# Huge dimensionality of input and output — any recommendations?

At work there is an idea of solving a problem with machine learning. I was assigned the task to have a look at this, since I'm quite good at both mathematics and programming. But I'm new to machine learning.

In the problem a box would be discretized into smaller boxes (e.g. $$100 \times 100 \times 100$$ or even more), which I will call 'cells'. Input data would then be a boolean for each cell, and output data would be a float for each cell. Thus both input and output have dimensions of order $$10^6$$ to $$10^9$$.

Do you have any recommendations about how to do this? I guess that it should be done with a ConvNet since the output depends on relations between close cells.

I have concerns about the huge dimensions, especially as our training data is not at all that large, but at most contains a few thousands of samples.

### Motivation

It can be a bit sensitive to reveal information from a company, but since this is a common problem in computational fluid dynamics (CFD) and we already have a good solution, it might not be that sensitive.

The big boxes are virtual wind tunnels, the small boxes ('cells' or voxels) are a discretization of the tunnel. The input tells where a model is located and the output would give information about where the cells of a volume mesh need to be smaller.

• Hello. Welcome to Artificial Intelligence Stack Exchange. It might be a good idea to describe your problem at a higher level. What are these boxes? What do the cells represent? What do the floating-point values associated with each cell (I suppose these are your "labels") represent? – nbro Mar 25 at 10:49
• Thanks, @nbro. It can be a bit sensitive to reveal information from a company, but since this is a common problem in computational fluid dynamics and we already have a good solution, it might not that sensitive. The big boxes are virtual wind tunnels, the small boxes ('cells' or voxels) are a discretization of the tunnel. The input tells where a model is located and the output would give information about where the cells of a volume mesh need to be smaller. – md2perpe Mar 25 at 12:05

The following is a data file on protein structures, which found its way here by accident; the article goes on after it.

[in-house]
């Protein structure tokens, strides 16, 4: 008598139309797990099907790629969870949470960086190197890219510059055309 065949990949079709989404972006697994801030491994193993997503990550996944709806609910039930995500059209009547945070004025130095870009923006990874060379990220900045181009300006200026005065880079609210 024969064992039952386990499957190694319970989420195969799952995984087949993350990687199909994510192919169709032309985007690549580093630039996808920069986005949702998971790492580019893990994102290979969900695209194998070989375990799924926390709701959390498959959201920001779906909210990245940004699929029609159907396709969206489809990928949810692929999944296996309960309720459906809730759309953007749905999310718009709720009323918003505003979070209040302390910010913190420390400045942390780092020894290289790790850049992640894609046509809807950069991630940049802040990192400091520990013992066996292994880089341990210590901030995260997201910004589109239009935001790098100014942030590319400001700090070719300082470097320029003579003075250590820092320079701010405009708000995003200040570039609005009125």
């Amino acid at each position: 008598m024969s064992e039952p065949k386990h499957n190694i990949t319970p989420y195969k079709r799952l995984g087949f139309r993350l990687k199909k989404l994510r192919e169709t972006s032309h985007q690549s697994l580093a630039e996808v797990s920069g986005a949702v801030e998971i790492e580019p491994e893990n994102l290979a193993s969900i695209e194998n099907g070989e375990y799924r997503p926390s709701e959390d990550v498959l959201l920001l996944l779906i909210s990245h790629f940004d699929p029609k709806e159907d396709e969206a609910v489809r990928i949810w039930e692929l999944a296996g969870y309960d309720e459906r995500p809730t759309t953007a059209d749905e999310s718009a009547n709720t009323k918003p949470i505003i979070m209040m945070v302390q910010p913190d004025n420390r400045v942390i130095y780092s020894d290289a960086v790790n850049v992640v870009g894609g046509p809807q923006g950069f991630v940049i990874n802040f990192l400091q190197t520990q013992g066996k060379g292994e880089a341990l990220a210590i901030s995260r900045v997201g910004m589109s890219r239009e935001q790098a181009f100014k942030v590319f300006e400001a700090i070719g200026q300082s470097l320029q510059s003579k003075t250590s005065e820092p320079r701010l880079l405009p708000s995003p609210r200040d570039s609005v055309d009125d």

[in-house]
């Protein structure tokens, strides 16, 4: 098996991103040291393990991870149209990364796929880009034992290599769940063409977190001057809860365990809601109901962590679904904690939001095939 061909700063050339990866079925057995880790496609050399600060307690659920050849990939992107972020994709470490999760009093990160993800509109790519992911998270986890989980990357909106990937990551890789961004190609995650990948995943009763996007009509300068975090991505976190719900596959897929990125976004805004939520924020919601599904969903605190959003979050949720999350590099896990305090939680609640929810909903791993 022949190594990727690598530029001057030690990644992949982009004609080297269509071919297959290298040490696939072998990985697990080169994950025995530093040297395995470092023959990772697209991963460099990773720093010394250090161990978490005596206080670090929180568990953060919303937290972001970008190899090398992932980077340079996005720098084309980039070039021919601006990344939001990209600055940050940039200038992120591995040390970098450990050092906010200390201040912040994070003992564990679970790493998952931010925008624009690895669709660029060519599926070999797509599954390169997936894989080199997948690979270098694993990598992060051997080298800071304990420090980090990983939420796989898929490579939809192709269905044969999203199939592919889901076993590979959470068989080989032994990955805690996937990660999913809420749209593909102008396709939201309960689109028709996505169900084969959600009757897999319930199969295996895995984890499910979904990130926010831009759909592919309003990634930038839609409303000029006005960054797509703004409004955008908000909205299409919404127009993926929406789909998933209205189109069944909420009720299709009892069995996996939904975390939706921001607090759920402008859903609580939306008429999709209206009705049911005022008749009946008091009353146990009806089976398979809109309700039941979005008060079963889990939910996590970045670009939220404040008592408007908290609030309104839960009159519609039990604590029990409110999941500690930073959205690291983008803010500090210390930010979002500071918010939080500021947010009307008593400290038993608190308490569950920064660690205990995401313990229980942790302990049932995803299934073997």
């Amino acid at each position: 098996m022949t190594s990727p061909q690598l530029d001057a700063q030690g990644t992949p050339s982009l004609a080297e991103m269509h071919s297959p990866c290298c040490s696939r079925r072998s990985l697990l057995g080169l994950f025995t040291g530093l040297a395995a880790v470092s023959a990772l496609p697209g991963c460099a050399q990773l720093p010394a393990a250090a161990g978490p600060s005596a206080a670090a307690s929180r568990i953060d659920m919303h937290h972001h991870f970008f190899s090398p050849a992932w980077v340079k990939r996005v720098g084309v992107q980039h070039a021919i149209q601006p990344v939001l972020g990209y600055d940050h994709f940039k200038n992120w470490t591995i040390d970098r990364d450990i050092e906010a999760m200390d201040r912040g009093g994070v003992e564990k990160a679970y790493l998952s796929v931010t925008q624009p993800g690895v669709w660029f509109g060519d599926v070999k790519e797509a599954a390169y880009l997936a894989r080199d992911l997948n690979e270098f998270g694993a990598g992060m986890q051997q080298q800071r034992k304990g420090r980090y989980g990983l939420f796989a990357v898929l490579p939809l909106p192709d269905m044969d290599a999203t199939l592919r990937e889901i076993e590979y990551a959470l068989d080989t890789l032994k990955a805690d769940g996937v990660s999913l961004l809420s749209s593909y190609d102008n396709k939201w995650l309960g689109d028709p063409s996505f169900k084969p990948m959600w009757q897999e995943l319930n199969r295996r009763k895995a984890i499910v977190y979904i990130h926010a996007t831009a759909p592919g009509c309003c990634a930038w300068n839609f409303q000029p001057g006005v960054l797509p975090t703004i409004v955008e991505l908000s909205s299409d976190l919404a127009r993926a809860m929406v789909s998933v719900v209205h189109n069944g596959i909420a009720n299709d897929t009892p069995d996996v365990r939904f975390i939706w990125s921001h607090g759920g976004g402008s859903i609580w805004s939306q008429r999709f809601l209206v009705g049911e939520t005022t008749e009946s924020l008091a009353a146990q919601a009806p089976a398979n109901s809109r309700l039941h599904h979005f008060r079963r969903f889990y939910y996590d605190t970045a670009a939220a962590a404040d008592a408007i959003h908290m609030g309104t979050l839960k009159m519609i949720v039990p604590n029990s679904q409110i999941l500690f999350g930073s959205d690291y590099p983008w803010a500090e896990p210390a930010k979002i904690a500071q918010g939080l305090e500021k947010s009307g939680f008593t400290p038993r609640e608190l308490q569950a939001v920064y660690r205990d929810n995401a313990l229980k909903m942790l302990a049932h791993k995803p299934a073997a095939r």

• @md2perpe if the model exists, is it confined exclusively to one cell? If not maybe you could do some generalisation of the inputs/outputs based on whether the model exists within an area of space. Its approximately what the CNN attempts to do (smoothing + sub-sampling) but by doing it manually instead imposing your external knowledge of the system it could help reduce dimensionality exponentially whilst also speeding up learning – quest ions Mar 28 at 12:49
• @questions. The model will exist; without it the task is meaningless. The model will span a lot of cells, but we're looking for numbers in the cells outside of the model. The model will probably be placed in the middle of the space, with some margin around (like this but in 3 dimensions and with higher resolution). – md2perpe Mar 28 at 15:42
• @md2perpe by "numbers in the cells outside of the model" i assume you mean outputs where the input is 0. If the number of cells the model occupies is deterministic (w/ the margin) maybe there exists some parameterisation that can approximately describe the number of cells which are 1. A motivating idea is how one describes 1D gaussians by their mean and standard deviation instead of trying to find how each individual input in $\mathbb{R}$ is mapped. – quest ions Mar 28 at 22:14